A total of 1 billion euros disbursed in 48 hours! Plus a free video game!  It’s Christmas at Easter! Don’t throw any more money in! The cup is full! It’s just as well as the Vatican, although rich as Croesus and stingy as Harpagon [lead character in Molierè’s “The Miser”], will apparently keep its purse tightly closed. But it has declared itself ready to offer its “technical advice” and “world-renowned know-how.”

In addition to the exhibitionism of the wealthy and powerful, there has been disgusting hypocrisy and filthy incompetence shown by the government officials they selected for us. Because this charitable orgy is organized in the secret entrails of a state that tolerates the most heinous plunder and incivility from tax evasion — modestly described as “optimization,” which feeds so many experts — to large-scale fraud. Even the lowest estimates of amounts lost through tax evasion — an insult to the population, representing revenues the government lacks — would be sufficient to cover public deficits, including local ones.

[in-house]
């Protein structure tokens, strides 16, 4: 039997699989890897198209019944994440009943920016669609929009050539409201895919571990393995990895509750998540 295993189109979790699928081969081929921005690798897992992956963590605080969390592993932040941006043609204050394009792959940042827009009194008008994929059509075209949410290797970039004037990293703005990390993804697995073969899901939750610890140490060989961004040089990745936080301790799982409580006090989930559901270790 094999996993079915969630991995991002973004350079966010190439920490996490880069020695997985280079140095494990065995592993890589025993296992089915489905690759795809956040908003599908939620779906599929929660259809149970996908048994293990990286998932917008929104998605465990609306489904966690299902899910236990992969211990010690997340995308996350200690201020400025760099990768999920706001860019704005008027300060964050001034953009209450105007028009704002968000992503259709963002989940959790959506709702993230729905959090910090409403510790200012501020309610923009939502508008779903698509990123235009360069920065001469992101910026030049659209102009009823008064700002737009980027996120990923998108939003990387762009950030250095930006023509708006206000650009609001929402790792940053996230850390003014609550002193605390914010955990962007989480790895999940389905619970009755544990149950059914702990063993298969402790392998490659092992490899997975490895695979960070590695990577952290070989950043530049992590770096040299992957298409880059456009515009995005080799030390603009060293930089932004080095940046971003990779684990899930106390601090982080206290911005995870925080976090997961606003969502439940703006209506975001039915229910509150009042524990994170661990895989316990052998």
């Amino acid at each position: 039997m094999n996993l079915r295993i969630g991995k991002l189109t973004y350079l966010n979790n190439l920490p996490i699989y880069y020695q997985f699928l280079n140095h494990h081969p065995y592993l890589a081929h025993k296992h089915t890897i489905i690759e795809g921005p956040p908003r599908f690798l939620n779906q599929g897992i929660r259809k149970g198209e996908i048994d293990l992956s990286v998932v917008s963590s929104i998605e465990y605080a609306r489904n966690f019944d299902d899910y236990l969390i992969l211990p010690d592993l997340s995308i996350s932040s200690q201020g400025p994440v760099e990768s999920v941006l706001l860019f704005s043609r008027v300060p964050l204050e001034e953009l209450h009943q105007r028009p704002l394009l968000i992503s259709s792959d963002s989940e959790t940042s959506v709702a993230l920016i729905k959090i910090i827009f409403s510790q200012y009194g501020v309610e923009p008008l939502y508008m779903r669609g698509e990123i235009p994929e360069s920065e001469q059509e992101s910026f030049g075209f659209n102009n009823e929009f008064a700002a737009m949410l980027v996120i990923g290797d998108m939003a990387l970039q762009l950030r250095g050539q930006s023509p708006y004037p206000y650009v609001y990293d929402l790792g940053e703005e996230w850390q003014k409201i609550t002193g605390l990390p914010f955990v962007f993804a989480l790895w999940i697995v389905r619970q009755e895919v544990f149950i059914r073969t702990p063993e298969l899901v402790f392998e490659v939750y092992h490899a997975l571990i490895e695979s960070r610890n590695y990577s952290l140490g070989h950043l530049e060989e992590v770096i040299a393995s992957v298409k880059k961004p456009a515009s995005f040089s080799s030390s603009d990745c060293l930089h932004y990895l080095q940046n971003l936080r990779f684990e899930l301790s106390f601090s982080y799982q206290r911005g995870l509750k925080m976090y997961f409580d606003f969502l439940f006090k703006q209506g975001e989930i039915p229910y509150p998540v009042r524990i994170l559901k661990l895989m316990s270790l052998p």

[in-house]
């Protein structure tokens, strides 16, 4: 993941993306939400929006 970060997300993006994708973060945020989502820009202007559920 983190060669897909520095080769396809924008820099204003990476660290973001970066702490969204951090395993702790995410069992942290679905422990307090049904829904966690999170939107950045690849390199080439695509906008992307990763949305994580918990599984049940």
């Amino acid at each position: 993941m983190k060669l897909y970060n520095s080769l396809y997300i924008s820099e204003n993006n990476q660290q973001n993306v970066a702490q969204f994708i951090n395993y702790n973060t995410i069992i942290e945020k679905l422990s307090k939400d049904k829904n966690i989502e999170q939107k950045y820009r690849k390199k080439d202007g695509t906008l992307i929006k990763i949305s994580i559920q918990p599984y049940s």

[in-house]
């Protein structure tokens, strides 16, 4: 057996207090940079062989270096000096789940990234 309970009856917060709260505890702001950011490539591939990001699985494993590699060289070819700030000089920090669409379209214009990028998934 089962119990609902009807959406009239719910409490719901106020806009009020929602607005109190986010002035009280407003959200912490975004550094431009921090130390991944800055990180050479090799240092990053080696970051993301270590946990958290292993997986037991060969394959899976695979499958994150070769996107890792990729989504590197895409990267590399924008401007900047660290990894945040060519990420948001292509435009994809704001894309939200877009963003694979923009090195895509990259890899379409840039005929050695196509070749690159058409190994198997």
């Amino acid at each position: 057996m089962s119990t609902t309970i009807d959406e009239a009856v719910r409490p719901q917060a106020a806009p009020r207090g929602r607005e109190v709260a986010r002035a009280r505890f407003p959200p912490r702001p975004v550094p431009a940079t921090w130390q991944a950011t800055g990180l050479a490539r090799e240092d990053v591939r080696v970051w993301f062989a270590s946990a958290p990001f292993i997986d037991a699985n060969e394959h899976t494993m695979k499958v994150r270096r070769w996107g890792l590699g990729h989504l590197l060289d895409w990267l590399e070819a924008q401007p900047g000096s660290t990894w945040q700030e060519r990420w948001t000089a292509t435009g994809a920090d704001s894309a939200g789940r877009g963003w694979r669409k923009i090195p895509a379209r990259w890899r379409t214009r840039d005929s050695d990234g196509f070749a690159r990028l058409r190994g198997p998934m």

As if that were not enough, all the miraculous saviors of Notre-Dame will be able to benefit from tax reductions upon request — at least those who have agreed to pay them in France. Since the “Aillagon Law” was passed in 2003 about financing cultural activities, companies can deduct 60 percent of their patronage expenses, with the possibility of a tax deduction spread over several years. The law was named after Jean-Jacques Aillagon, former minister of culture of the Raffarin government at the time of President Jacques Chirac.

The tax reduction can even reach 90 percent of the donation amount (to the limit of half the tax due) when the donation involves the purchase of cultural property considered “a national treasure” or of “major interest to national heritage.” In other words, the sponsoring company, by investing in the art market, would in reality lose only 10 percent of the amount of its contribution under these conditions.